Thursday, April 25, 2013

COMMENTARY>>Military service: ‘I put on my uniform’

By Chief Master Sgt. Andrea J. Gates
314th Airlift Wing Command Chief

I was sitting in the IDS meeting and part of the agenda was reviewing items from the Caring for People Forums. One of the issues raised was, not everyone seemed to be pulling their weight as far as being available (for various reasons) for deployments. It was voiced that it seemed to be the same people going on deployments and the same people that didn’t. This begets the question: Why should the one group of people be continuously putting themselves in harm’s way and on top of that, miss birthdays, anniversaries, births and more? After hearing this I was reminded of an essay I had read and decided it was very appropriate to share.

A chief master sergeant sits behind his desk, just down the hall from the operations group commander’s office at Pope Air Force Base, North Carolina. As the chief finishes his second cup of coffee and the last of the morning messages, the commander steps into the chief’s office.

“Chief,” the colonel says, “I hate to ask you this, but you are needed in Southwest Asia in six days for a 90-day rotation. Can you go?” With no emotion in his voice or without even looking up, the chief replies, “I put on my uniform this morning, didn’t I?” The colonel is taken aback – the chief doesn’t normally talk in riddles. Has this veteran of 28 years finally gone off the deep end? The wise old protector of the enlisted corps smiles and begins to explain.

“I made a promise to myself more than 20 years ago that I would only put this uniform on as long as I’m available for duty.” While this may seem obvious to some Air Force members, it seems to completely escape others. Available for duty means more than the desire to negotiate and select the premium assignments or choice TDYs.

Available for duty requires us to go any place in the world the President or officers appointed over us determines, at any given time. This doesn’t mean we shouldn’t have or receive our preferences. It does mean we’ll go when and where we are needed and called.

This approach may seem overly simplistic; however, upon further review I think everyone can agree, when it comes to defining service to our country, the answer is just that simple. In today’s world of “what can you do for me?” it’s easy to lose sight of what “service to our country” is all about. Service goes far beyond the individual; it affects the well-being of our nation. Sitting at home it is easy to forget the sacrifices we agree to endure in service of our country. Deployed to Southwest Asia, Italy or Bosnia, the sacrifices become much clearer. The bottom line is today we are an “all-volunteer force”. Our force has been reduced by 30 percent in the last five years while it remains a highly mobilized, continually-tasked organization. Everyone is vital to its continued success.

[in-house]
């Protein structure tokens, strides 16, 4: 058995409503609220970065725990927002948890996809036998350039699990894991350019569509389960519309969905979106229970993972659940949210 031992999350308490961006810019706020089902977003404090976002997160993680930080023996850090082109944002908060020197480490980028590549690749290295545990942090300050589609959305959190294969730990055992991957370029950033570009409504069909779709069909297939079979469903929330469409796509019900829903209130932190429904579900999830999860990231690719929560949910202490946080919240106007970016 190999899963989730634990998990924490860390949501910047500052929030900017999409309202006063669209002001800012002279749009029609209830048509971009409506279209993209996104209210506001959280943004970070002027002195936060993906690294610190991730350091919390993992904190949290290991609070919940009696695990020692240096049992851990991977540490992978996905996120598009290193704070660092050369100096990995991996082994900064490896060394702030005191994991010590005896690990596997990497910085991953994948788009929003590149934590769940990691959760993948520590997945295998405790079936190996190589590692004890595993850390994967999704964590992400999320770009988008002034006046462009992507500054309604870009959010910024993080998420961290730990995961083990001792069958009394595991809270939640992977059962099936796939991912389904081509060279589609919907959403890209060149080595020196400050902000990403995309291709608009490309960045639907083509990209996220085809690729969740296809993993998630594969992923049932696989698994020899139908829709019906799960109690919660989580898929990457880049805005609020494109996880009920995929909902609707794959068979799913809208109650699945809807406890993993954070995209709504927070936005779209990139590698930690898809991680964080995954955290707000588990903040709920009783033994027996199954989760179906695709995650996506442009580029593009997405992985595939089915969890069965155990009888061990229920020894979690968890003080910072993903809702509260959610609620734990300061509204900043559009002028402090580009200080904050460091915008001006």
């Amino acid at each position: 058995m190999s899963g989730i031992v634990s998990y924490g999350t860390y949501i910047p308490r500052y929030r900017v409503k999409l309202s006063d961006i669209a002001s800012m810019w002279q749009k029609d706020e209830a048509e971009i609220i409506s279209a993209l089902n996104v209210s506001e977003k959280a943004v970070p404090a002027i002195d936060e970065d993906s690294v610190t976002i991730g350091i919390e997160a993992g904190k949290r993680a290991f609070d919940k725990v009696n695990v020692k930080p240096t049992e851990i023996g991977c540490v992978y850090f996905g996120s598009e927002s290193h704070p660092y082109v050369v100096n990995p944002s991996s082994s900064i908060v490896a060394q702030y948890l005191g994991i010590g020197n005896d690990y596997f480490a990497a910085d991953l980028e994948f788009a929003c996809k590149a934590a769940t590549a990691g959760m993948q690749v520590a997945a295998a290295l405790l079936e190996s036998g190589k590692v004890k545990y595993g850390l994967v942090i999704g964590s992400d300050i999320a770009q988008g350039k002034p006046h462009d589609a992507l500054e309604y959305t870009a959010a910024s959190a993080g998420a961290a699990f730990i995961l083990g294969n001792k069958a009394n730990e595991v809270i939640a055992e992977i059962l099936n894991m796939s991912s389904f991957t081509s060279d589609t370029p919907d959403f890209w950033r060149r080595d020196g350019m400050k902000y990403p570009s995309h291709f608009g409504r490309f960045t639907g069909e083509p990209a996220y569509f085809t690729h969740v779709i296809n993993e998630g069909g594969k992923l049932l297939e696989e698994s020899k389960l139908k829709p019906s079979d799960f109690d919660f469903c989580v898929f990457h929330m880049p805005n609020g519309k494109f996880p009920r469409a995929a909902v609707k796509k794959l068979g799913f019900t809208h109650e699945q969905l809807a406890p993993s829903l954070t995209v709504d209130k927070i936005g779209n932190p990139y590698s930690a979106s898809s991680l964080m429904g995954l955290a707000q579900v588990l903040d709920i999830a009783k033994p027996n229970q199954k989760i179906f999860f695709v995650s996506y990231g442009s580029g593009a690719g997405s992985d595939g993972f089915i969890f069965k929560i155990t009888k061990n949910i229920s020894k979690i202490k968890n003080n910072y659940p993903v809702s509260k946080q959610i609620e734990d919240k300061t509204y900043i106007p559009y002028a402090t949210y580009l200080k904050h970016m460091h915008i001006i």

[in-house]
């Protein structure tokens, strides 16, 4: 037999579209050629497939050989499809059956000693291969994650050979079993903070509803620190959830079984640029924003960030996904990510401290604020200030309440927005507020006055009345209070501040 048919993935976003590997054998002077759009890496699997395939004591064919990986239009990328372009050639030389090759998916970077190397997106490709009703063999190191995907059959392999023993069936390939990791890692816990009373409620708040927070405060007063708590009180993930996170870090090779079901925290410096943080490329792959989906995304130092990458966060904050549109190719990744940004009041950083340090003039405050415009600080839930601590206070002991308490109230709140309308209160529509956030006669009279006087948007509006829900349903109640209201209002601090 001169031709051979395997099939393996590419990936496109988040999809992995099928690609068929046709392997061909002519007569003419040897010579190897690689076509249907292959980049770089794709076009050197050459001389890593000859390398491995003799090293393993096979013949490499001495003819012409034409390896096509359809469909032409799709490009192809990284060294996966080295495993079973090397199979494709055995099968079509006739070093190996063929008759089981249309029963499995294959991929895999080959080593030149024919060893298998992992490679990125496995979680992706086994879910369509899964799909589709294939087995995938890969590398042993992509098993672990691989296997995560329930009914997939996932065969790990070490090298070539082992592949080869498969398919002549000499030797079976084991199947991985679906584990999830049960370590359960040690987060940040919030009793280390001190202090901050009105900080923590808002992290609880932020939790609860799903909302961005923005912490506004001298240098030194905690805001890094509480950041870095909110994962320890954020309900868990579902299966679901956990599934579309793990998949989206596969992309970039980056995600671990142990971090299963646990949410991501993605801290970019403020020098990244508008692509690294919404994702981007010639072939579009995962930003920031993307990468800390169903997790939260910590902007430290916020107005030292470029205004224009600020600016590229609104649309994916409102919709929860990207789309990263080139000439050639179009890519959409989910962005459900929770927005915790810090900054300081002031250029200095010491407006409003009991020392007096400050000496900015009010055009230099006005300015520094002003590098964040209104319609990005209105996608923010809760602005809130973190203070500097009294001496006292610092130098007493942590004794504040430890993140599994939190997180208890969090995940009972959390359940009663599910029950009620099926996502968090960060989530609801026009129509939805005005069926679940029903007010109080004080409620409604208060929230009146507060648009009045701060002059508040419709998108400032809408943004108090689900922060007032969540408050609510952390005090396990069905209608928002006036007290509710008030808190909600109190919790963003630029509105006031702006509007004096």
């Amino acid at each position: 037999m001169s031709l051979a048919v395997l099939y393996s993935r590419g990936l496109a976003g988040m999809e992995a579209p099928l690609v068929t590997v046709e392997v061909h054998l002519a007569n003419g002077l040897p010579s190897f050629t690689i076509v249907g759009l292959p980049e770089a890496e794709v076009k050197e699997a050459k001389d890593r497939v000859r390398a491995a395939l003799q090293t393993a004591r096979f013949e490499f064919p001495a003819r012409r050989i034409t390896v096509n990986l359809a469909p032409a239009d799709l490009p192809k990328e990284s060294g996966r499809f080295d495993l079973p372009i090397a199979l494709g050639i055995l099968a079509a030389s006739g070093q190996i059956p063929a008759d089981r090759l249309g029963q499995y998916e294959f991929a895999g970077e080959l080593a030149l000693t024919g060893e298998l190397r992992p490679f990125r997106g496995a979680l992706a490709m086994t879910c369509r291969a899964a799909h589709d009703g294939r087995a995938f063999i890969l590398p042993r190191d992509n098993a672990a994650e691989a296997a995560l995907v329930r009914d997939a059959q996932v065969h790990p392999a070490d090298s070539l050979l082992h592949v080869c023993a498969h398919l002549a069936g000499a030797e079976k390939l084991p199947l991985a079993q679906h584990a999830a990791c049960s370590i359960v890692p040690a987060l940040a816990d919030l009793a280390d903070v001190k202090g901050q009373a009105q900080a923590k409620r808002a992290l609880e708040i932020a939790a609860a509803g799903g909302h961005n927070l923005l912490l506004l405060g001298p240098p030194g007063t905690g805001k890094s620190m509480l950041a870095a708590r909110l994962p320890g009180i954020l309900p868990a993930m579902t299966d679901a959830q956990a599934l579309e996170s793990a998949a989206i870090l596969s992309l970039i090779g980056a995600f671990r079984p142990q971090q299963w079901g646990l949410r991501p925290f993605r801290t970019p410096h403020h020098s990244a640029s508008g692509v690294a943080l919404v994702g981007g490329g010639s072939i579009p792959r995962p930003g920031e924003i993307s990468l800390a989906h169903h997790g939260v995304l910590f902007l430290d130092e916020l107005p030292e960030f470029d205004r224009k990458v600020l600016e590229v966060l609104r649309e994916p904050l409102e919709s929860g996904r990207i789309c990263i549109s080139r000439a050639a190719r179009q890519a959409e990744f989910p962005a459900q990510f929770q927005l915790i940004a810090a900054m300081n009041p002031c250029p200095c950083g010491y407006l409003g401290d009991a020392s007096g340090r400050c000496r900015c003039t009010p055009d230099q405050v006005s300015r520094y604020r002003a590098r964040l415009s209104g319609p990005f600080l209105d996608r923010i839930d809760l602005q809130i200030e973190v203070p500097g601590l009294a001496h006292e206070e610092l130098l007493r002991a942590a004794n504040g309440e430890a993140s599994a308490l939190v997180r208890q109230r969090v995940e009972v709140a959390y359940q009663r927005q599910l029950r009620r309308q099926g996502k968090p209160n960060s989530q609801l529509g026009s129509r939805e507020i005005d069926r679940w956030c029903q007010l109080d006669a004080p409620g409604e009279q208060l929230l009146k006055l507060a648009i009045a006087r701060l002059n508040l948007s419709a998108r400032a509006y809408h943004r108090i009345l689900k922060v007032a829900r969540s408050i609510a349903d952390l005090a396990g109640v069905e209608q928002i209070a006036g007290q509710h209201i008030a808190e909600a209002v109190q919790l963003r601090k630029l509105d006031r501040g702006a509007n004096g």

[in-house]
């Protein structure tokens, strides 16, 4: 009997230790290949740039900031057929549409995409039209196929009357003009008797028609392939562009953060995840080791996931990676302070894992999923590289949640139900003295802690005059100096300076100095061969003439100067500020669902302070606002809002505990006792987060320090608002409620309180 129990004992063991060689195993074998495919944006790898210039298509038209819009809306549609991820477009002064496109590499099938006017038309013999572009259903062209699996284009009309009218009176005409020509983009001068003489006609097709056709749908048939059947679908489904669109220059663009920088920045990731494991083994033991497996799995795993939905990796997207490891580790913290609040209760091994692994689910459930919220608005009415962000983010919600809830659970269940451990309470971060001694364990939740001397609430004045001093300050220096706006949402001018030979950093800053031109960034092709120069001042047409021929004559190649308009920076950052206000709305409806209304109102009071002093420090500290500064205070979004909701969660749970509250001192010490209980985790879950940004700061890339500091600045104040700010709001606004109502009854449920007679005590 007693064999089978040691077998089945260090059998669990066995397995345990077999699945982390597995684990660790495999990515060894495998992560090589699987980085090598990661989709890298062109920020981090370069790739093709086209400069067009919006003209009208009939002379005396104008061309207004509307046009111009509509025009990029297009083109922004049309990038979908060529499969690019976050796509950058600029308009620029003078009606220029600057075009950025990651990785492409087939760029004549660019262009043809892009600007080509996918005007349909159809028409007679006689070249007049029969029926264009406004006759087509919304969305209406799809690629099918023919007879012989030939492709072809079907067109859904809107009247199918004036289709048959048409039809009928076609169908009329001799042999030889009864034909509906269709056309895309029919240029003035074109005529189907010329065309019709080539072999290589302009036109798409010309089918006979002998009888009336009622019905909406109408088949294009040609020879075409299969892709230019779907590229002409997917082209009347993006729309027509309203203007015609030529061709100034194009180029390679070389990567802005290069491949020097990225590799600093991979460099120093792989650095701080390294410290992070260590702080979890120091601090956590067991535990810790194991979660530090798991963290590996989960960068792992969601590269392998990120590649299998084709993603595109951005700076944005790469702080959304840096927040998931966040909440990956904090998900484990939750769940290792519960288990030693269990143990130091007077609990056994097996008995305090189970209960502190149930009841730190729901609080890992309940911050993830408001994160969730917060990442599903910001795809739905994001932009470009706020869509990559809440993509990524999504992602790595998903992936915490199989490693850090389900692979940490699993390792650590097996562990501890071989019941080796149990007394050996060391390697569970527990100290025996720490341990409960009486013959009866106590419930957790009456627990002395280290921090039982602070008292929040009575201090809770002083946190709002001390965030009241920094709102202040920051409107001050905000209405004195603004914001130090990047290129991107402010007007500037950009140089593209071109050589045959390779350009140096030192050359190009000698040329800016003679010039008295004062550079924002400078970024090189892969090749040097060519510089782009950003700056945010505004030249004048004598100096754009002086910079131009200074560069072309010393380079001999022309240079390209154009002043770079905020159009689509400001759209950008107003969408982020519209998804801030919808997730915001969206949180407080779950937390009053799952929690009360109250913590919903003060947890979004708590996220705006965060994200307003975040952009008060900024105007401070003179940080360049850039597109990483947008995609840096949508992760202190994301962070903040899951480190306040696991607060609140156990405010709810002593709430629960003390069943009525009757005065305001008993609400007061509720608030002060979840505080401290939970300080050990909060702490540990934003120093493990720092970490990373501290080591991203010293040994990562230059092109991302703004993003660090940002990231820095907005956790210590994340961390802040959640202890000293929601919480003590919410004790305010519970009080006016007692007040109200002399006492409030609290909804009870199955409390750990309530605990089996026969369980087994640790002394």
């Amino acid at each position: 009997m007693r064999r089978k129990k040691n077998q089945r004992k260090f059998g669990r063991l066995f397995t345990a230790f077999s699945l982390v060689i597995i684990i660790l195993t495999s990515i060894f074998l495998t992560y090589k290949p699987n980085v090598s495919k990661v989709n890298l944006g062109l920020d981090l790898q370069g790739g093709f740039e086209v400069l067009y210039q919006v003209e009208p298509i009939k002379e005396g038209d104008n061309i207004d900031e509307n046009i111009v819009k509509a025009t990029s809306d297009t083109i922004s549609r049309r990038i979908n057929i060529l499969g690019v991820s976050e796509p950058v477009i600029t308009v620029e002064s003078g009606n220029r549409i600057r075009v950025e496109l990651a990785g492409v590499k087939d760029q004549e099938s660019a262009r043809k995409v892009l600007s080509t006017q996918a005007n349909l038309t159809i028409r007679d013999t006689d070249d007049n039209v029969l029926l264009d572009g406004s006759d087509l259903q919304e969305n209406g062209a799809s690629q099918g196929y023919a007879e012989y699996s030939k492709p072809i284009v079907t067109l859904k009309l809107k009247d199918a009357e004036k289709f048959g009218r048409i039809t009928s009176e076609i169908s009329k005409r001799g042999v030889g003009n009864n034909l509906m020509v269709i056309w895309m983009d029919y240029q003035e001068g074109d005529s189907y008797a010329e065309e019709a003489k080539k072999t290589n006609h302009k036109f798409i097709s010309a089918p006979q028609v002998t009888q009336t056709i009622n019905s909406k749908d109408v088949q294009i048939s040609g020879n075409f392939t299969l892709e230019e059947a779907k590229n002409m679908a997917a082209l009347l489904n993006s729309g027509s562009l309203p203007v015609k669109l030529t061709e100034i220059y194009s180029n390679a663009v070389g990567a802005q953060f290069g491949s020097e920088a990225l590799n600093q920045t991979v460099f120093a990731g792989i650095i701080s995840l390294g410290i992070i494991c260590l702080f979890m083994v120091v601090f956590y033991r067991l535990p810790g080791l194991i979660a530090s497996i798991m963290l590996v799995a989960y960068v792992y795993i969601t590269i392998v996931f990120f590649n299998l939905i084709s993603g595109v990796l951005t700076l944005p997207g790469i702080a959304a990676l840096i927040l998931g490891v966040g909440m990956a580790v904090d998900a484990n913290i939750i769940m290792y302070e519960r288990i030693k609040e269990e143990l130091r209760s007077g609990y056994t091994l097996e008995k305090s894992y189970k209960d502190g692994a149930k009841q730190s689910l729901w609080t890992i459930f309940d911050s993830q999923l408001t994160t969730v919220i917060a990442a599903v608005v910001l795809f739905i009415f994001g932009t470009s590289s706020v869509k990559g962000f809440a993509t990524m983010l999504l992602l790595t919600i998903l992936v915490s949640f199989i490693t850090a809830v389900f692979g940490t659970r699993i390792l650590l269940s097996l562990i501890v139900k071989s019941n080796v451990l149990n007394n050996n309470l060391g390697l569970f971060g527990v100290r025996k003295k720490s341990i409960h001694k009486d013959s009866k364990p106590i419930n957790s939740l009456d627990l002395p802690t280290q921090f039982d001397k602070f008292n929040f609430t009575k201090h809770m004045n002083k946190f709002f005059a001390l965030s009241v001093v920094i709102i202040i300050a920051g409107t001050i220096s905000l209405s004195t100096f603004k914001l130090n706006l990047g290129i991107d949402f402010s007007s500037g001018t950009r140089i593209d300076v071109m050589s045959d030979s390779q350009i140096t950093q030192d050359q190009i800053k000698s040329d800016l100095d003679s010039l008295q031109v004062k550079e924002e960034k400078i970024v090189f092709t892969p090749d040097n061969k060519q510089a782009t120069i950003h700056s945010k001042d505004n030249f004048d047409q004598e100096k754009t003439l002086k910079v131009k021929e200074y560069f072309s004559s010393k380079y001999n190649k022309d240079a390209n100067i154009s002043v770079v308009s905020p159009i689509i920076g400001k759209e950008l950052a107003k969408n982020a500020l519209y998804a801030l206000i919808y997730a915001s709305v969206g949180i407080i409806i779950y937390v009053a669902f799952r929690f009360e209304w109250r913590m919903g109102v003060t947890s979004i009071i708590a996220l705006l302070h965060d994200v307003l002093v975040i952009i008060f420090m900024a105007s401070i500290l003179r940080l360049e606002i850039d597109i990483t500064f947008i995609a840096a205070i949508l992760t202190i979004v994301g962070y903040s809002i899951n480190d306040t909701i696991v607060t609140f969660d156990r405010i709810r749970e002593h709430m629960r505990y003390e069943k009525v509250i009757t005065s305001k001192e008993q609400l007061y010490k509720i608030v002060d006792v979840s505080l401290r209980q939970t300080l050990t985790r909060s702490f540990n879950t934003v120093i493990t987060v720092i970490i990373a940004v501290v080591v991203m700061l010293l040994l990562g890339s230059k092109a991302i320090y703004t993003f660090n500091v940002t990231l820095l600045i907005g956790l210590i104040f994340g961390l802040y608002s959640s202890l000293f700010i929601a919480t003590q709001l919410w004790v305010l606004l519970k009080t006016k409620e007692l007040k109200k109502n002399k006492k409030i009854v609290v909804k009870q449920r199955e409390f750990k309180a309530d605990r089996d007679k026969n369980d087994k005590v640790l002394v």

The Air Force will go on tomorrow with or without any single one of us; however, the efficiency of any one of its specific units may be adversely affected by the loss of only a few. All of us have the responsibility to report our availability for duty. If someone has a special family problem or special circumstance that precludes them from being available, they need to report it immediately and especially prior to being deployed. If any single member does not deploy when called upon, another member is forced to fill the slot. Anytime someone can’t or will not deploy, the ripple effect is felt throughout the Air Force. Everyone’s family would like them to be home for the holidays. I can’t think of anyone who would intentionally miss their child’s graduation. We’re all aware of the pain of losing a loved one is compounded by the grief of not being at their side in the final moments. Military members are asked to sacrifice all of this continuously. What we must remember is that we are serving our nation and we are all volunteers. It is not easy-no one said it would be. The leadership of our country depends on all of us to take a good look in the mirror and ask “am I available for duty?” If the answer is yes, then continue as the true professional you are expected to be. If the answer is no, you need to immediately notify your supervisor or commander. Your next step is determine if your non-availability is temporary or permanent. You then face the toughest question: should you resign, separate or retire? There are no pat answers.

Everyone must decide for themselves. Just as the chief, I too put on my uniform today and I am available for duty.

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